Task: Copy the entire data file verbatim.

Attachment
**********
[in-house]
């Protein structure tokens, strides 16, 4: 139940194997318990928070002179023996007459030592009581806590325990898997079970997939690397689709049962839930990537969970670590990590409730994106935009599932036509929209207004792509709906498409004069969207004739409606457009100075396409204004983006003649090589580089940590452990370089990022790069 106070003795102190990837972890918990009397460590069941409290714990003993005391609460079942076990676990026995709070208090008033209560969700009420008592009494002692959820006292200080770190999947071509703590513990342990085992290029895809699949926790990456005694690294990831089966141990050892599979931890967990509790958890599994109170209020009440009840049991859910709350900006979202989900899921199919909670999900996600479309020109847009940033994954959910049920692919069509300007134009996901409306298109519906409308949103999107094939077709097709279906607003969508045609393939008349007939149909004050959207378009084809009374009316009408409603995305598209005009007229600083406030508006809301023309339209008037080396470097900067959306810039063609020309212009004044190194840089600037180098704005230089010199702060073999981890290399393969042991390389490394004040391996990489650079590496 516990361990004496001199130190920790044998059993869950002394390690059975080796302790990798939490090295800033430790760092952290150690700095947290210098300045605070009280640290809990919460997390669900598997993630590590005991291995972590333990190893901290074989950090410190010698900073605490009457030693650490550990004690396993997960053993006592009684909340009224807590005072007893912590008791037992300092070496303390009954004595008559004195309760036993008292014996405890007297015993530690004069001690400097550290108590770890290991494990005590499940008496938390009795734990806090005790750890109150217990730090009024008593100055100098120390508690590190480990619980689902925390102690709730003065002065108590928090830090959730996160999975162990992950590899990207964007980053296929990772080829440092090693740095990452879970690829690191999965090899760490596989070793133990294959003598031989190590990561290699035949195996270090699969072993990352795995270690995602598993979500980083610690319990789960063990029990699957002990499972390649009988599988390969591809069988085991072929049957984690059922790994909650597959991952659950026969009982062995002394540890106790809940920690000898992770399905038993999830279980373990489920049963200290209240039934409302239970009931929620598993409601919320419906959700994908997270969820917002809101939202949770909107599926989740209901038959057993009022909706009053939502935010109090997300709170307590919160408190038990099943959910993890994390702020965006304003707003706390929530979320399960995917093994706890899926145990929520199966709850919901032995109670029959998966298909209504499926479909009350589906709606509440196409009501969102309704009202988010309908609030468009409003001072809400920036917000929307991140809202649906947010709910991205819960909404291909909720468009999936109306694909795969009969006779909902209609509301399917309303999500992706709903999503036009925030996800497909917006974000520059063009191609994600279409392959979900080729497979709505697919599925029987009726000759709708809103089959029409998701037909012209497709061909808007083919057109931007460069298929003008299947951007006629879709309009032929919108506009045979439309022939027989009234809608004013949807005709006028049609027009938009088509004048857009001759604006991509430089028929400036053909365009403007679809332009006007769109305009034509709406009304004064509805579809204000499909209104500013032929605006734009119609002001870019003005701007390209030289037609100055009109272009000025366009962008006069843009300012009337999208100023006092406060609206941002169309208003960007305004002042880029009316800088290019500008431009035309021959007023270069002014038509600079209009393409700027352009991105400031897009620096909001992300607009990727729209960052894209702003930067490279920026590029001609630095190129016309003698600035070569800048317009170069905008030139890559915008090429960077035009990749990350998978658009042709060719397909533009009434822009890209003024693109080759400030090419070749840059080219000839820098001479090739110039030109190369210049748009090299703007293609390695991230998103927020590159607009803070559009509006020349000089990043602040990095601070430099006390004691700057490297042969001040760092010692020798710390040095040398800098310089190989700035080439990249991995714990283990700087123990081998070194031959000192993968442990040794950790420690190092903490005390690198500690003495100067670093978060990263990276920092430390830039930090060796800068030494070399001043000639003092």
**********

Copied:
[in-house]
């Protein structure tokens, strides 16, 4: 139940194997318990928070002179023996007459030592009581806590325990898997079970997939690397689709049962839930990537969970670590990590409730994106935009599932036509929209207004792509709906498409004069969207004739409606457009100075396409204004983006003649090589580089940590452990370089990022790069 106070003795102190990837972890918990009397460590069941409290714990003993005391609460079942076990676990026995709070208090008033209560969700009420008592009494002692959820006292200080770190999947071509703590513990342990085992290029895809699949926790990456005694690294990831089966141990050892599979931890967990509790958890599994109170209020009440009840049991859910709350900006979202989900899921199919909670999900996600479309020109847009940033994954959910049920692919069509300007134009996901409306298109519906409308949103999107094939077709097709279906607003969508045609393939008349007939149909004050959207378009084809009374009316009408409603995305598209005009007229600083406030508006809301023309339209008037080396470097900067959306810039063609020309212009004044190194840089600037180098704005230089010199702060073999981890290399393969042991390389490394004040391996990489650079590496 516990361990004496001199130190920790044998059993869950002394390690059975080796302790990798939490090295800033430790760092952290150690700095947290210098300045605070009280640290809990919460997390669900598997993630590590005991291995972590333990190893901290074989950090410190010698900073605490009457030693650490550990004690396993997960053993006592009684909340009224807590005072007893912590008791037992300092070496303390009954004595008559004195309760036993008292014996405890007297015993530690004069001690400097550290108590770890290991494990005590499940008496938390009795734990806090005790750890109150217990730090009024008593100055100098120390508690590190480990619980689902925390102690709730003065002065108590928090830090959730996160999975162990992950590899990207964007980053296929990772080829440092090693740095990452879970690829690191999965090899760490596989070793133990294959003598031989190590990561290699035949195996270090699969072993990352795995270690995602598993979500980083610690319990789960063990029990699957002990499972390649009988599988390969591809069988085991072929049957984690059922790994909650597959991952659950026969009982062995002394540890106790809940920690000898992770399905038993999830279980373990489920049963200290209240039934409302239970009931929620598993409601919320419906959700994908997270969820917002809101939202949770909107599926989740209901038959057993009022909706009053939502935010109090997300709170307590919160408190038990099943959910993890994390702020965006304003707003706390929530979320399960995917093994706890899926145990929520199966709850919901032995109670029959998966298909209504499926479909009350589906709606509440196409009501969102309704009202988010309908609030468009409003001072809400920036917000929307991140809202649906947010709910991205819960909404291909909720468009999936109306694909795969009969006779909902209609509301399917309303999500992706709903999503036009925030996800497909917006974000520059063009191609994600279409392959979900080729497979709505697919599925029987009726000759709708809103089959029409998701037909012209497709061909808007083919057109931007460069298929003008299947951007006629879709309009032929919108506009045979439309022939027989009234809608004013949807005709006028049609027009938009088509004048857009001759604006991509430089028929400036053909365009403007679809332009006007769109305009034509709406009304004064509805579809204000499909209104500013032929605006734009119609002001870019003005701007390209030289037609100055009109272009000025366009962008006069843009300012009337999208100023006092406060609206941002169309208003960007305004002042880029009316800088290019500008431009035309021959007023270069002014038509600079209009393409700027352009991105400031897009620096909001992300607009990727729209960052894209702003930067490279920026590029001609630095190129016309003698600035070569800048317009170069905008030139890559915008090429960077035009990749990350998978658009042709060719397909533009009434822009890209003024693109080759400030090419070749840059080219000839820098001479090739110039030109190369210049748009090299703007293609390695991230998103927020590159607009803070559009509006020349000089990043602040990095601070430099006390004691700057490297042969001040760092010692020798710390040095040398800098310089190989700035080439990249991995714990283990700087123990081998070194031959000192993968442990040794950790420690190092903490005390690198500690003495100067670093978060990263990276920092430390830039930090060796800068030494070399001043000639003092």